“First, be careful what you ask for.” A student is probably best advised to avoid asking too many questions when preparing for the United States patent and Trademark Office exam. The process of patenting technological inventions is extremely complex and requires careful consideration of all relevant factors. For this reason, it may not be wise to ask a question that might raise a limitation to the examiner’s examination of your invention. Instead, think carefully about what you want to achieve from the examination process.
“Second, if you do get rejected, do not lose your heart. Rather, think of it as going through a millstone. The stone will come off eventually, but it will have to be handled with care. Prepare for the worst case scenario, and you will be much more likely to make it through the patenting process.”
“The best way to learn is by doing. Therefore, take a course. You can even take an online course, if you do not have time to attend traditional college classes. By attending a course, you will have the advantage of improving your knowledge as well as increasing your chances of passing the examination. It is very possible that you will pass the examination after taking a course.”
“One of the most important things that a patent attorney should never do is to rely solely on his/her memory. Law review articles are available at libraries and law offices. Read the articles and see if they are similar to your own experience. If they are, then you may refer to the examples in the article.”
“When writing your essay, do not forget to use appropriate legal language. It is advisable to research any legal topic that you are about to write about beforehand. This will increase your chances of being able to write clearly and concisely. One example of a poor example would be a patent dispute that involved a dog. Do not describe the dog or the owner inhumane because the context required for such language would be a court case.” From this example, it is apparent that it is not necessary to only stick to the specifics of your own experience; rather, you should be broadening your perspective and outlook on life and law as a whole.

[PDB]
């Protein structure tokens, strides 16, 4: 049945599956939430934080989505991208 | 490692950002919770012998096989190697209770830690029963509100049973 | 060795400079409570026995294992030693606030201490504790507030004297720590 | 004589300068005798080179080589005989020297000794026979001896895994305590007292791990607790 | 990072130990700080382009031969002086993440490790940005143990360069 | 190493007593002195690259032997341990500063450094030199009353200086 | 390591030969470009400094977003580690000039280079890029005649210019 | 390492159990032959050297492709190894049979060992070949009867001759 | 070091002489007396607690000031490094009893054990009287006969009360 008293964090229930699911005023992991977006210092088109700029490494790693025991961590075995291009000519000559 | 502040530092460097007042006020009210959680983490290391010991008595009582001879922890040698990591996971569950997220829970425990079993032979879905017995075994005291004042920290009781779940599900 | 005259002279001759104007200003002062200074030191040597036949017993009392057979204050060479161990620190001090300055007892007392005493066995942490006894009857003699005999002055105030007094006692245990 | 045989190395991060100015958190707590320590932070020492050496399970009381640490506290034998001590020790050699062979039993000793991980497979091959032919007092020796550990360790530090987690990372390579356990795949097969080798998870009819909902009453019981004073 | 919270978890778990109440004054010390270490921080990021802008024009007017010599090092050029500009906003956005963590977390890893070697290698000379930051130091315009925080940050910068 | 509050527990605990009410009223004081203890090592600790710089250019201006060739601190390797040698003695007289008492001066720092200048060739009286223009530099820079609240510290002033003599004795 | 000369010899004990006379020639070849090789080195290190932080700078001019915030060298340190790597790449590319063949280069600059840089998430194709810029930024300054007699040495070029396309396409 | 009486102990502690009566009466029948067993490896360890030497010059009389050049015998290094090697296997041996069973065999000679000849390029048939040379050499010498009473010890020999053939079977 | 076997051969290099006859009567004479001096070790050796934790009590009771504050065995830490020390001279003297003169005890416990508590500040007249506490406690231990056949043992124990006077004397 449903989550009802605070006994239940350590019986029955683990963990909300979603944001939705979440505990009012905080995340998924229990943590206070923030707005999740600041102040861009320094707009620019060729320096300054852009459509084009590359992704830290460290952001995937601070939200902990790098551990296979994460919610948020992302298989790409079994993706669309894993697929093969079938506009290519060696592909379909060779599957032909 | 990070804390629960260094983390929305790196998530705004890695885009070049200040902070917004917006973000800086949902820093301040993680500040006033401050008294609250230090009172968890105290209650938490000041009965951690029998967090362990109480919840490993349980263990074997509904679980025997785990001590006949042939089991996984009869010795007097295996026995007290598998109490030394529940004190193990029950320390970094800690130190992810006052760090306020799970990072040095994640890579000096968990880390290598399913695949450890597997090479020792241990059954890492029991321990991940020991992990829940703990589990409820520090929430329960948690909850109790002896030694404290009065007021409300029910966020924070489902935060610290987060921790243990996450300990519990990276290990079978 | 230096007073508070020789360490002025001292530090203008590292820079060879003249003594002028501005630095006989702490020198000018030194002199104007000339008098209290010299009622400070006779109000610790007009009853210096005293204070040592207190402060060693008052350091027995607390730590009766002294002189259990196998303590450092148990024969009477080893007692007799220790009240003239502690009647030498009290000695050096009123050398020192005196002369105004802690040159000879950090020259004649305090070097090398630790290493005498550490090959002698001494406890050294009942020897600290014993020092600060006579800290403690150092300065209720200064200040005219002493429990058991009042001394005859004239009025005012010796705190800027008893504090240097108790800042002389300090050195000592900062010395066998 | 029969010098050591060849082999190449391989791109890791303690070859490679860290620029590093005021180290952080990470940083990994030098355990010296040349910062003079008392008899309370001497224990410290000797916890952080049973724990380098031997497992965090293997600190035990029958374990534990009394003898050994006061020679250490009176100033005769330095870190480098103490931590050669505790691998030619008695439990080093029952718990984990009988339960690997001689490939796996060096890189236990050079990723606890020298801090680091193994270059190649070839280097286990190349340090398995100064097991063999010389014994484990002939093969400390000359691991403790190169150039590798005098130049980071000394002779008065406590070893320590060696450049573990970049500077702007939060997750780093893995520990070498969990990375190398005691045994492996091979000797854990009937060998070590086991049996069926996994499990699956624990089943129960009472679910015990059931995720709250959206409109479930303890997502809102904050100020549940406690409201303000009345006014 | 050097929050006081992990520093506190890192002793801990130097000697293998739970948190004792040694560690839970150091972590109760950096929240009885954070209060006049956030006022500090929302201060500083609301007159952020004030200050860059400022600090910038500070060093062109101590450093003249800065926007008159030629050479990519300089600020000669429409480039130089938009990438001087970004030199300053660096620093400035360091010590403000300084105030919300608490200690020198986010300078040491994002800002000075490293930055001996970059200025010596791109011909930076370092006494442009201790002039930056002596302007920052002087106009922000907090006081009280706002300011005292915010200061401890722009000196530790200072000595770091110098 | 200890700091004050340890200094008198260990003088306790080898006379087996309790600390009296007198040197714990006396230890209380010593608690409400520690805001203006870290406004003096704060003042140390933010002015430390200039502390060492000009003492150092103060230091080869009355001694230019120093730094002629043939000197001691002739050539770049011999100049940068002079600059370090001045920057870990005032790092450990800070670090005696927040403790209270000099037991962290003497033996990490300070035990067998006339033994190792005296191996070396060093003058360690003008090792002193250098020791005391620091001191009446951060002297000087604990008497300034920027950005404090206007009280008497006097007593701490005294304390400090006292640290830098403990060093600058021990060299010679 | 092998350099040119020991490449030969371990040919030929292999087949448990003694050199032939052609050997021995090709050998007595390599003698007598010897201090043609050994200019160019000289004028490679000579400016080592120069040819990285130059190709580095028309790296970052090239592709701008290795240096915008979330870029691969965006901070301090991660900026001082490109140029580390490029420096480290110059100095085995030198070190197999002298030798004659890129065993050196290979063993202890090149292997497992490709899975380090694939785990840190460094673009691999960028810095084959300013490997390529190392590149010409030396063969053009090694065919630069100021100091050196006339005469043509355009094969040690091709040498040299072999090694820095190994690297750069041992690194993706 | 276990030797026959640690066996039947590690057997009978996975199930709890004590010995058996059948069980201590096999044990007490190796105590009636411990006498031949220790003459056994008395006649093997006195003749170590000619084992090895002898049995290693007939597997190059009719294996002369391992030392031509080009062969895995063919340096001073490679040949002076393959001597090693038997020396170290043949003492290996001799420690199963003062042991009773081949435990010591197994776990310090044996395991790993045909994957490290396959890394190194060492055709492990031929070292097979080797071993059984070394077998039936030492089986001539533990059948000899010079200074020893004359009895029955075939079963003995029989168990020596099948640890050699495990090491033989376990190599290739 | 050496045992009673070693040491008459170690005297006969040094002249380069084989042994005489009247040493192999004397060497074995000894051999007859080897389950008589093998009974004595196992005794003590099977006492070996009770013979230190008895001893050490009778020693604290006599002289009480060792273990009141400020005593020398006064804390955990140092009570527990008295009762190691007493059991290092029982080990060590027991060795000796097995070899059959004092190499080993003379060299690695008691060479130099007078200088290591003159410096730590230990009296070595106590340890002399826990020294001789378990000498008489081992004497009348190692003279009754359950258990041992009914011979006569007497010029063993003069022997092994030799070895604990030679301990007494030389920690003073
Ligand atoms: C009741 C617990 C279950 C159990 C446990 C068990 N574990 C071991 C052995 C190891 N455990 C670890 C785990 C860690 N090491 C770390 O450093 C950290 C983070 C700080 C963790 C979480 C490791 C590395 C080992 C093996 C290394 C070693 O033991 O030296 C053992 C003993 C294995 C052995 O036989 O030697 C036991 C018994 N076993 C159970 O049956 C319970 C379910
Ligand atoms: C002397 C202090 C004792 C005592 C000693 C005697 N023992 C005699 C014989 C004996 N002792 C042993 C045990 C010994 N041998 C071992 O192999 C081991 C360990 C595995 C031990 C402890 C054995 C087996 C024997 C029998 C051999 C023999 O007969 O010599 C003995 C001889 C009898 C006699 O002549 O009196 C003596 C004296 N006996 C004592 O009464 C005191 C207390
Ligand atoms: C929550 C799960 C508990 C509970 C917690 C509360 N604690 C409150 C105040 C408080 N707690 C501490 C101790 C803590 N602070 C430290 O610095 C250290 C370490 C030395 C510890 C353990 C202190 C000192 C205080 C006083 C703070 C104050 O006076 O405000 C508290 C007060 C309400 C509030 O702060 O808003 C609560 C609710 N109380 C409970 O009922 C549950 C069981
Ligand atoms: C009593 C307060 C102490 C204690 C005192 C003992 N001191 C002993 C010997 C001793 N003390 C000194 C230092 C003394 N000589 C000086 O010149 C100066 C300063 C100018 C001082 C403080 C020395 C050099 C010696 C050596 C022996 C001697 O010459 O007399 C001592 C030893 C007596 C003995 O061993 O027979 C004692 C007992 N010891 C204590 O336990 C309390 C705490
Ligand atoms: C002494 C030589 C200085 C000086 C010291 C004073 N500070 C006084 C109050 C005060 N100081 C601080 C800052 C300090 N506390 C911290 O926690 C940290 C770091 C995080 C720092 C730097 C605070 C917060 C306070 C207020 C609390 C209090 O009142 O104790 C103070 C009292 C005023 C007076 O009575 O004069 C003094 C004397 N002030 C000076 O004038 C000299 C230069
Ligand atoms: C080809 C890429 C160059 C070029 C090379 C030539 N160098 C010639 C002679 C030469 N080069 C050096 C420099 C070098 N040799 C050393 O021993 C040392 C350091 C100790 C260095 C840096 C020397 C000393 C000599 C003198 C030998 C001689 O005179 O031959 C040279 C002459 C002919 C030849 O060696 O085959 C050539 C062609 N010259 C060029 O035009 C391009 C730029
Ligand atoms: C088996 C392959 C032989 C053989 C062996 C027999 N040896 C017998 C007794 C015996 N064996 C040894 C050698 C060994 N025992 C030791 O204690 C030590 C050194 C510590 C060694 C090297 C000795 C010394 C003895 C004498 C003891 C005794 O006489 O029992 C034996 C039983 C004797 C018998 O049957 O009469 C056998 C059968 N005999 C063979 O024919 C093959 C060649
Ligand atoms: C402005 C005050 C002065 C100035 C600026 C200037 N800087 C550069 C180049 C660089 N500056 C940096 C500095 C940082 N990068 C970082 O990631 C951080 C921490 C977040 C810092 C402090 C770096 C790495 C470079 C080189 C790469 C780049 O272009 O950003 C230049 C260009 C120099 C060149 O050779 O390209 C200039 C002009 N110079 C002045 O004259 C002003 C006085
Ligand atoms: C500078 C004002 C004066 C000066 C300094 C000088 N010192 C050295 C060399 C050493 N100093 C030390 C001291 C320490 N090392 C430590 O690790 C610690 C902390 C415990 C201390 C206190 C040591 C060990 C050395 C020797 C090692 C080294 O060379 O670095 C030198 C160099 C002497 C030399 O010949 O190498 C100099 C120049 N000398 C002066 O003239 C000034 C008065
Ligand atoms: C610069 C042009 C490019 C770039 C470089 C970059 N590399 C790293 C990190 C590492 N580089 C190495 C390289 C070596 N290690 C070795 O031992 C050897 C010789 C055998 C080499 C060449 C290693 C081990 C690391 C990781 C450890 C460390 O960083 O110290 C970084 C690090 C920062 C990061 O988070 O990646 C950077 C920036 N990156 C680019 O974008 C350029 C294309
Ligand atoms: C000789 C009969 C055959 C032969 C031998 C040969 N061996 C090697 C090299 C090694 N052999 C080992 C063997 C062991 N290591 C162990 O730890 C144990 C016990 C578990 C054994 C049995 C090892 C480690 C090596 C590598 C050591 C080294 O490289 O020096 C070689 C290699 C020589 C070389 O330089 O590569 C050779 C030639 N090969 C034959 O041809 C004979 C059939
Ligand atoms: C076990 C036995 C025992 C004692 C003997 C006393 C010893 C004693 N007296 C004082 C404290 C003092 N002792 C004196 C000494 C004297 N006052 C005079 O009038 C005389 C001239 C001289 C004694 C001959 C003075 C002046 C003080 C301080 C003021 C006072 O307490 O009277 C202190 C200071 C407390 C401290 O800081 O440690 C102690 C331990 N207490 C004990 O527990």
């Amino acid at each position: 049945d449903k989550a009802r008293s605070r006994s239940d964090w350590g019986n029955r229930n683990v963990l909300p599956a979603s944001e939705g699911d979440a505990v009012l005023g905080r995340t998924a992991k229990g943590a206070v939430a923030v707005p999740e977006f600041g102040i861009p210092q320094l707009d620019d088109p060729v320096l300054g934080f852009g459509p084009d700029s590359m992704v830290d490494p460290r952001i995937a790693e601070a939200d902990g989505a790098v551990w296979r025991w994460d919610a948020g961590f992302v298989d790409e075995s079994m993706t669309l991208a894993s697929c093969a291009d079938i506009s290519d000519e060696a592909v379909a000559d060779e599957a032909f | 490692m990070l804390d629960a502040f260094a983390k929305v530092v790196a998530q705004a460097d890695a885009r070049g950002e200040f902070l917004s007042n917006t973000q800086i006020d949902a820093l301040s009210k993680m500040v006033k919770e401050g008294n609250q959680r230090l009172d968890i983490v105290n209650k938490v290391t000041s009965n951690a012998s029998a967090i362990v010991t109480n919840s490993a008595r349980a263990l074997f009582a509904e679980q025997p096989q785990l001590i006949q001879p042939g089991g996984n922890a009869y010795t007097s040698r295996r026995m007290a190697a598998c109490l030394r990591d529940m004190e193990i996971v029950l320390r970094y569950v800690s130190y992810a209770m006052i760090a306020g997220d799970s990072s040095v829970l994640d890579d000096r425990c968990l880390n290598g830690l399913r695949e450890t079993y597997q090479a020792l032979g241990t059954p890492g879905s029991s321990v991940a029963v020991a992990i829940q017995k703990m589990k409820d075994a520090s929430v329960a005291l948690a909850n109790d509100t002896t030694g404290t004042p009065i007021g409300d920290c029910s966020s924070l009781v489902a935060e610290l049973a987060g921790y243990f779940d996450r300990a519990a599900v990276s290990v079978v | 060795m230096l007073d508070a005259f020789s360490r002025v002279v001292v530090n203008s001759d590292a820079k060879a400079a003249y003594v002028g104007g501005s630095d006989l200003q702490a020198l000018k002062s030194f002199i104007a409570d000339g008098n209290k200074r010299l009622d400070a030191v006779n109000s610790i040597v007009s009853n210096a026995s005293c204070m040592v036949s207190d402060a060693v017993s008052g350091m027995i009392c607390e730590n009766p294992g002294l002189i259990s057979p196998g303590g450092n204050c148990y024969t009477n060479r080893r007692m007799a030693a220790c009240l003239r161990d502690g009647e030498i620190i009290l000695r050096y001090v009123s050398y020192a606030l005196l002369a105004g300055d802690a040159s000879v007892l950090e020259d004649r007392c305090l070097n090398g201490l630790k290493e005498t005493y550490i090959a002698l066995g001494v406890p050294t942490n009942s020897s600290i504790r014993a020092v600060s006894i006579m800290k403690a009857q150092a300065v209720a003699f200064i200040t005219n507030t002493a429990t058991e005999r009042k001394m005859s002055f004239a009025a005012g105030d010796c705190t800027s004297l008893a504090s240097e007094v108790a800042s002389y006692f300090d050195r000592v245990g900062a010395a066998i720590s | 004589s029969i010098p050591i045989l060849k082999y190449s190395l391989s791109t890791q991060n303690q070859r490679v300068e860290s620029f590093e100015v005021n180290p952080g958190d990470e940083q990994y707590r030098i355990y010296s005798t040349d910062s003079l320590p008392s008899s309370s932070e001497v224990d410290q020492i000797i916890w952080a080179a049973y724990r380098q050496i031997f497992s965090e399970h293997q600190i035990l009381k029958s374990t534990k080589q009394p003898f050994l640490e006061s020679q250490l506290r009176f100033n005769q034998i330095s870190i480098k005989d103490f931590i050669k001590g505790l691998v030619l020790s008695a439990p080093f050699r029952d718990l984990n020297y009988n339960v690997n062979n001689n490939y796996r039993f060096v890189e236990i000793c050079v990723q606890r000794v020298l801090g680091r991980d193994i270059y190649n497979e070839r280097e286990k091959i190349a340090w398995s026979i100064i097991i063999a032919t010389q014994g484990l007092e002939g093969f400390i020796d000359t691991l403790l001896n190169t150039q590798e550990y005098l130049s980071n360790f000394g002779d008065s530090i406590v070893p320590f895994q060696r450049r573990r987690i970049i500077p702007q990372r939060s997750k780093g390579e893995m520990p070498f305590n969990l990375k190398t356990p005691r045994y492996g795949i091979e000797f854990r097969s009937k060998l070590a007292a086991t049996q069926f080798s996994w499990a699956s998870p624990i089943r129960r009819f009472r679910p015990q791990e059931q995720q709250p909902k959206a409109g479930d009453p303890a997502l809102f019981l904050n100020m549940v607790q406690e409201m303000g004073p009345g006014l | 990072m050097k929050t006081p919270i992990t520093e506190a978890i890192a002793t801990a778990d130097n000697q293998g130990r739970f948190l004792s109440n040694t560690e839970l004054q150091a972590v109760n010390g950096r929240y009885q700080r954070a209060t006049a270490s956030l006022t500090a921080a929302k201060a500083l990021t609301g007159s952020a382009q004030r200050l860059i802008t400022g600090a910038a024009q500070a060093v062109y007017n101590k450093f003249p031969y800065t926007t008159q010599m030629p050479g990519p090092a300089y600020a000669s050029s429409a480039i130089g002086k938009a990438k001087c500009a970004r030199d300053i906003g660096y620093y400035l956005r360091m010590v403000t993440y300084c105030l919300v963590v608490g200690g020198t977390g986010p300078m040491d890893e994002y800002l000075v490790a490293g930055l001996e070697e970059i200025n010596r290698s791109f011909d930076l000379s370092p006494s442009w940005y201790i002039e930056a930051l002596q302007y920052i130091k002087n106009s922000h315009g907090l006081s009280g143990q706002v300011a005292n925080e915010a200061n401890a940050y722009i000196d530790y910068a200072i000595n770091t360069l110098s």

“One of my favorite books is A Guide to Intellectual Property Protection. It was written by Edward M. Deutsch. In this book, he discusses a number of topics, including legal terminology, contract interpretation, litigating business processes, and also how different types of negotiations can benefit from using legal language. The author recommends that attorneys take a formal introductory course in legal terminology. He also advises that attorneys read a number of legal works and attend a number of seminars on various topics so that they become better acquainted with legal terminology and the various theories and strategies used in the practice of law.”
While these are only a few legal maxims examples, they provide an excellent starting point for attorneys to base their opinions and discussions on. Furthermore, they allow you to be familiar with some very practical pointers that will help you develop your legal and communication skills as a professional. Additionally, these legal maxims are much like the famous quote by Henry Ford “I’ve known quite a few people who thought they knew everything, and nearly all of them could have been right, but only a few were great at what they did.” These simple legal maxims and quotes can greatly assist lawyers in providing excellent legal services to their clients.